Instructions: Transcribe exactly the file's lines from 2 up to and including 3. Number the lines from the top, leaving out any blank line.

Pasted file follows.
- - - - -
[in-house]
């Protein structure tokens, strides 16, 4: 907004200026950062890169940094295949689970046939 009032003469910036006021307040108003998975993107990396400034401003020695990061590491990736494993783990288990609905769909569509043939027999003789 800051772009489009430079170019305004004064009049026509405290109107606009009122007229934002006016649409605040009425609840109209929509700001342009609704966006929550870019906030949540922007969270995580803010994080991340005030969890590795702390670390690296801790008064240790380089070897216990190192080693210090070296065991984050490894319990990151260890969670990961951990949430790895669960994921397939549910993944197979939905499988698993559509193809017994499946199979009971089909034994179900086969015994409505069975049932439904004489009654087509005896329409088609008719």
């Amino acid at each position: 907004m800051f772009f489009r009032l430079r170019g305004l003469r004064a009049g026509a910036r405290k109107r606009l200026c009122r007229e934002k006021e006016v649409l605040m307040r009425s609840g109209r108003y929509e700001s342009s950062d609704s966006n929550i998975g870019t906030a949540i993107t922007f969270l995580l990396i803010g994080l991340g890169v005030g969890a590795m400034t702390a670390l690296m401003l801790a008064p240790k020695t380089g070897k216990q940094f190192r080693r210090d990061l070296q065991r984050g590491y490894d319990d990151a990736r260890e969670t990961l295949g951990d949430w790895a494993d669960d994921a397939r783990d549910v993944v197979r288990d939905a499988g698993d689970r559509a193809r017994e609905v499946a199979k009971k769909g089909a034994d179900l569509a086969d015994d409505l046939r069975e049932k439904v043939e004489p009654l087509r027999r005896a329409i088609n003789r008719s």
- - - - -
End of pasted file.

């Protein structure tokens, strides 16, 4: 907004200026950062890169940094295949689970046939 009032003469910036006021307040108003998975993107990396400034401003020695990061590491990736494993783990288990609905769909569509043939027999003789 800051772009489009430079170019305004004064009049026509405290109107606009009122007229934002006016649409605040009425609840109209929509700001342009609704966006929550870019906030949540922007969270995580803010994080991340005030969890590795702390670390690296801790008064240790380089070897216990190192080693210090070296065991984050490894319990990151260890969670990961951990949430790895669960994921397939549910993944197979939905499988698993559509193809017994499946199979009971089909034994179900086969015994409505069975049932439904004489009654087509005896329409088609008719």
């Amino acid at each position: 907004m800051f772009f489009r009032l430079r170019g305004l003469r004064a009049g026509a910036r405290k109107r606009l200026c009122r007229e934002k006021e006016v649409l605040m307040r009425s609840g109209r108003y929509e700001s342009s950062d609704s966006n929550i998975g870019t906030a949540i993107t922007f969270l995580l990396i803010g994080l991340g890169v005030g969890a590795m400034t702390a670390l690296m401003l801790a008064p240790k020695t380089g070897k216990q940094f190192r080693r210090d990061l070296q065991r984050g590491y490894d319990d990151a990736r260890e969670t990961l295949g951990d949430w790895a494993d669960d994921a397939r783990d549910v993944v197979r288990d939905a499988g698993d689970r559509a193809r017994e609905v499946a199979k009971k769909g089909a034994d179900l569509a086969d015994d409505l046939r069975e049932k439904v043939e004489p009654l087509r027999r005896a329409i088609n003789r008719s």